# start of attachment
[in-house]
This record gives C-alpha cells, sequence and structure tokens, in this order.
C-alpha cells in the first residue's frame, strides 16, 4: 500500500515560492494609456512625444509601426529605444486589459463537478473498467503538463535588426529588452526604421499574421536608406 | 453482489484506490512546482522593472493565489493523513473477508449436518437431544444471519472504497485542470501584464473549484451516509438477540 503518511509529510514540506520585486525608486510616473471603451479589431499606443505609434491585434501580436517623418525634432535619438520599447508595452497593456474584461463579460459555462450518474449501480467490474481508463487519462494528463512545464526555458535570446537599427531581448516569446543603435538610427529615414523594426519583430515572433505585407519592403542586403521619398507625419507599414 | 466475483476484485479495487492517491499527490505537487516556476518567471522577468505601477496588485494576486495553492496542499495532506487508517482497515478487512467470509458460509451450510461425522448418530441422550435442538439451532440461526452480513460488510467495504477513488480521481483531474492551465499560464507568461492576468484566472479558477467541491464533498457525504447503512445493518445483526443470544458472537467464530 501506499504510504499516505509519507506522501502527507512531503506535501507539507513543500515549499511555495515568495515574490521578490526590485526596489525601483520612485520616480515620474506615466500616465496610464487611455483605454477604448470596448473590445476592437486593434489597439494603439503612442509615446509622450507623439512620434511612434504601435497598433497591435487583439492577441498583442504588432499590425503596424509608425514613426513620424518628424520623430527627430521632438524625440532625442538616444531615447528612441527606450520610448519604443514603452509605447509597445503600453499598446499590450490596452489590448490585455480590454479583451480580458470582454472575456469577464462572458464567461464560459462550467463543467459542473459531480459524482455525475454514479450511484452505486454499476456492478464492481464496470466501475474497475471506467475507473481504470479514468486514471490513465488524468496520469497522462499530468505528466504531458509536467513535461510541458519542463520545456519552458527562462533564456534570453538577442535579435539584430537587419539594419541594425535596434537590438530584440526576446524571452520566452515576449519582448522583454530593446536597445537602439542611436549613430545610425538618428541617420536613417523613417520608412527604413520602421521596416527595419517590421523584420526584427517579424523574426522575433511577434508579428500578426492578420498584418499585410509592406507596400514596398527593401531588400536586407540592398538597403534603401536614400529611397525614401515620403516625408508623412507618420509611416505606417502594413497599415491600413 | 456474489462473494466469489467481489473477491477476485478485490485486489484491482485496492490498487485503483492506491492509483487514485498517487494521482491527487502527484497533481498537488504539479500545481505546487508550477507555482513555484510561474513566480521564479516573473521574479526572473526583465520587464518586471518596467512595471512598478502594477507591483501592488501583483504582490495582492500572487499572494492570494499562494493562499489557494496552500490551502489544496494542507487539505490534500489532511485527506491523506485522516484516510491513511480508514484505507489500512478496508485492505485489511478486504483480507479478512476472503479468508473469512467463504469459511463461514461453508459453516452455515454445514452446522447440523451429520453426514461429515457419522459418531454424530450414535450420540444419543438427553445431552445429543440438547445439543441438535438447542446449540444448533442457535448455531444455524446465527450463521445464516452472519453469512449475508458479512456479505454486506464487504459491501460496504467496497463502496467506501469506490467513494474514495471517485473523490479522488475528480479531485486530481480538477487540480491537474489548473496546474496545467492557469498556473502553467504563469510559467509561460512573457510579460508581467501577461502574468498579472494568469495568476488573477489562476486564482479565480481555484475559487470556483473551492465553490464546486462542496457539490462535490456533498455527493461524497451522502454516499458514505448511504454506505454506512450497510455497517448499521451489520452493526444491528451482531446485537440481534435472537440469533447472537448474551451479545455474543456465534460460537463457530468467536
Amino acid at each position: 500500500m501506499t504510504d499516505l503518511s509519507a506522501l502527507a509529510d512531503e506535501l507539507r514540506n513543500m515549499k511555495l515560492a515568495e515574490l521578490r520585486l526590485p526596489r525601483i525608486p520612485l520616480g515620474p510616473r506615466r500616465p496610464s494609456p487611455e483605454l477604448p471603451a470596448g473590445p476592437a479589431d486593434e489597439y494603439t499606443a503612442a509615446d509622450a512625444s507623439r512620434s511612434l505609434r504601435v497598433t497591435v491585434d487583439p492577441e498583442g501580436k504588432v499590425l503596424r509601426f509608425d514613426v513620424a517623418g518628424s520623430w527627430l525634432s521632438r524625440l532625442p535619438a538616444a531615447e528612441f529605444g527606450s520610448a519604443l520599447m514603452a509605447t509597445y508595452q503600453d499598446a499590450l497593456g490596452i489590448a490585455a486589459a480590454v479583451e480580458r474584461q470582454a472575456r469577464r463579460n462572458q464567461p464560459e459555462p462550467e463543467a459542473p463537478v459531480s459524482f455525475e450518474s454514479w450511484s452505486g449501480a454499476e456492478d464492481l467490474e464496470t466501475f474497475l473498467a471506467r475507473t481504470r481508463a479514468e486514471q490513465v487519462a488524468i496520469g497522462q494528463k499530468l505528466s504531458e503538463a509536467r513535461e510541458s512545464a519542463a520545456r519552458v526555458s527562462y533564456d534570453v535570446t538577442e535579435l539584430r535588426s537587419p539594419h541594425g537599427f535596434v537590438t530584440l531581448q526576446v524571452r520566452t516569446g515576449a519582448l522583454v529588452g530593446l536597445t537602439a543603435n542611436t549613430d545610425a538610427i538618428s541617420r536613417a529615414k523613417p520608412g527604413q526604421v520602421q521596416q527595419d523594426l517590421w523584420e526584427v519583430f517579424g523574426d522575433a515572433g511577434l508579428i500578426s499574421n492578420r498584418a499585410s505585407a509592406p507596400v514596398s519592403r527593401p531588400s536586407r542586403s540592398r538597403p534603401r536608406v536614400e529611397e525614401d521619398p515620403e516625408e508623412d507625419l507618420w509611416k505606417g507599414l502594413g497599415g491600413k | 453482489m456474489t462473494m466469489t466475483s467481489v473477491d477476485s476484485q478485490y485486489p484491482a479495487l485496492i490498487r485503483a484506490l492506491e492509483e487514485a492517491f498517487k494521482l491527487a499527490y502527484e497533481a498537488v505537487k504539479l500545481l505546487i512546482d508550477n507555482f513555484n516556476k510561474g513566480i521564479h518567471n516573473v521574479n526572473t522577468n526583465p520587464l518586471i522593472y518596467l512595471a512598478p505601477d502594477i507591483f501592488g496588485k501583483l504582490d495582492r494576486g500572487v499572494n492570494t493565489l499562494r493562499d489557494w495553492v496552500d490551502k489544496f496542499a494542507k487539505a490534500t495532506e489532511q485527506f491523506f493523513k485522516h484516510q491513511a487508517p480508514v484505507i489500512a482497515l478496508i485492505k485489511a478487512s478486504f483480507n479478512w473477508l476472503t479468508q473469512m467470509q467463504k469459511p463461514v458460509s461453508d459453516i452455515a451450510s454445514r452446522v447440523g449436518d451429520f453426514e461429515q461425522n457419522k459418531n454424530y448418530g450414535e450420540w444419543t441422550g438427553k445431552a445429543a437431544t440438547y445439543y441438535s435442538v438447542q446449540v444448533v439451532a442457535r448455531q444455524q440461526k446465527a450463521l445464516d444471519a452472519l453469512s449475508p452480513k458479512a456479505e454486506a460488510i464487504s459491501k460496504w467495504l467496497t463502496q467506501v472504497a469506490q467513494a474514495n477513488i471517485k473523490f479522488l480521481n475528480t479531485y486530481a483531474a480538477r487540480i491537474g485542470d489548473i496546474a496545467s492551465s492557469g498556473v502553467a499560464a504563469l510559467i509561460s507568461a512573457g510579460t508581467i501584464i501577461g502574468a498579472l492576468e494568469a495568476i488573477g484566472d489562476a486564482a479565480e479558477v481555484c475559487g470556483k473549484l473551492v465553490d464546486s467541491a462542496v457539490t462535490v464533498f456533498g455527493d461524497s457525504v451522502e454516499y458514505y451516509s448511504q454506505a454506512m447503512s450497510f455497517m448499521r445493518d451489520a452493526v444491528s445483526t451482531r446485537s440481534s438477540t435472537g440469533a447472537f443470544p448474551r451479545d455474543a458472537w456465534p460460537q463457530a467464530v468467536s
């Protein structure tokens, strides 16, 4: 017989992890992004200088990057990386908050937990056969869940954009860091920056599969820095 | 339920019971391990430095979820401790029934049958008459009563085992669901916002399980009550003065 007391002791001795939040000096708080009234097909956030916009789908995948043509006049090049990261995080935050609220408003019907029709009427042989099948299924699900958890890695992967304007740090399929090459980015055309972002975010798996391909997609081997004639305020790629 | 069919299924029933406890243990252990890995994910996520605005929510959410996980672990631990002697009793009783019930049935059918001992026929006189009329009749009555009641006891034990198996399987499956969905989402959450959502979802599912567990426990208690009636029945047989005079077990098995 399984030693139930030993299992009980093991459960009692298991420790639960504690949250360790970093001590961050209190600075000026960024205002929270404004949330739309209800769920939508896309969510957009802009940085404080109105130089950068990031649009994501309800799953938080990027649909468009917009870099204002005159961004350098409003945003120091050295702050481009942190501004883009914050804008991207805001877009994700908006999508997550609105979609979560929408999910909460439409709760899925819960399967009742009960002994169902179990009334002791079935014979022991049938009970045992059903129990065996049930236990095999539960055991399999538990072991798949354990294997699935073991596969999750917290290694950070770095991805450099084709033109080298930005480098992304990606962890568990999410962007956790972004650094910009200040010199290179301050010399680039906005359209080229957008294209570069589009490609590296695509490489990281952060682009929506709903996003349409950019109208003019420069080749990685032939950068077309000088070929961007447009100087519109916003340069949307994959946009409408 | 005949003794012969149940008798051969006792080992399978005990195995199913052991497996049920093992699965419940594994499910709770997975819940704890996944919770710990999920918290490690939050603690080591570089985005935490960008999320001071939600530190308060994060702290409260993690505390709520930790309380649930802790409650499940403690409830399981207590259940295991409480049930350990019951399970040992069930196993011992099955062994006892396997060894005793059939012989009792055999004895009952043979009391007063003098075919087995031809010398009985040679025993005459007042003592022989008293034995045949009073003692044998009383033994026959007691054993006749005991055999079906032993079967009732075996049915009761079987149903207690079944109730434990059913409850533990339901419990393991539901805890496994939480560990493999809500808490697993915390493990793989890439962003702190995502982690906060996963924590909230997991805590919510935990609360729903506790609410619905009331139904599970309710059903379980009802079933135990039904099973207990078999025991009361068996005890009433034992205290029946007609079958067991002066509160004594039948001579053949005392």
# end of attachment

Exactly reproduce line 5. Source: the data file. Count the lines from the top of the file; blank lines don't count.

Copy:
């Protein structure tokens, strides 16, 4: 017989992890992004200088990057990386908050937990056969869940954009860091920056599969820095 | 339920019971391990430095979820401790029934049958008459009563085992669901916002399980009550003065 007391002791001795939040000096708080009234097909956030916009789908995948043509006049090049990261995080935050609220408003019907029709009427042989099948299924699900958890890695992967304007740090399929090459980015055309972002975010798996391909997609081997004639305020790629 | 069919299924029933406890243990252990890995994910996520605005929510959410996980672990631990002697009793009783019930049935059918001992026929006189009329009749009555009641006891034990198996399987499956969905989402959450959502979802599912567990426990208690009636029945047989005079077990098995 399984030693139930030993299992009980093991459960009692298991420790639960504690949250360790970093001590961050209190600075000026960024205002929270404004949330739309209800769920939508896309969510957009802009940085404080109105130089950068990031649009994501309800799953938080990027649909468009917009870099204002005159961004350098409003945003120091050295702050481009942190501004883009914050804008991207805001877009994700908006999508997550609105979609979560929408999910909460439409709760899925819960399967009742009960002994169902179990009334002791079935014979022991049938009970045992059903129990065996049930236990095999539960055991399999538990072991798949354990294997699935073991596969999750917290290694950070770095991805450099084709033109080298930005480098992304990606962890568990999410962007956790972004650094910009200040010199290179301050010399680039906005359209080229957008294209570069589009490609590296695509490489990281952060682009929506709903996003349409950019109208003019420069080749990685032939950068077309000088070929961007447009100087519109916003340069949307994959946009409408 | 005949003794012969149940008798051969006792080992399978005990195995199913052991497996049920093992699965419940594994499910709770997975819940704890996944919770710990999920918290490690939050603690080591570089985005935490960008999320001071939600530190308060994060702290409260993690505390709520930790309380649930802790409650499940403690409830399981207590259940295991409480049930350990019951399970040992069930196993011992099955062994006892396997060894005793059939012989009792055999004895009952043979009391007063003098075919087995031809010398009985040679025993005459007042003592022989008293034995045949009073003692044998009383033994026959007691054993006749005991055999079906032993079967009732075996049915009761079987149903207690079944109730434990059913409850533990339901419990393991539901805890496994939480560990493999809500808490697993915390493990793989890439962003702190995502982690906060996963924590909230997991805590919510935990609360729903506790609410619905009331139904599970309710059903379980009802079933135990039904099973207990078999025991009361068996005890009433034992205290029946007609079958067991002066509160004594039948001579053949005392």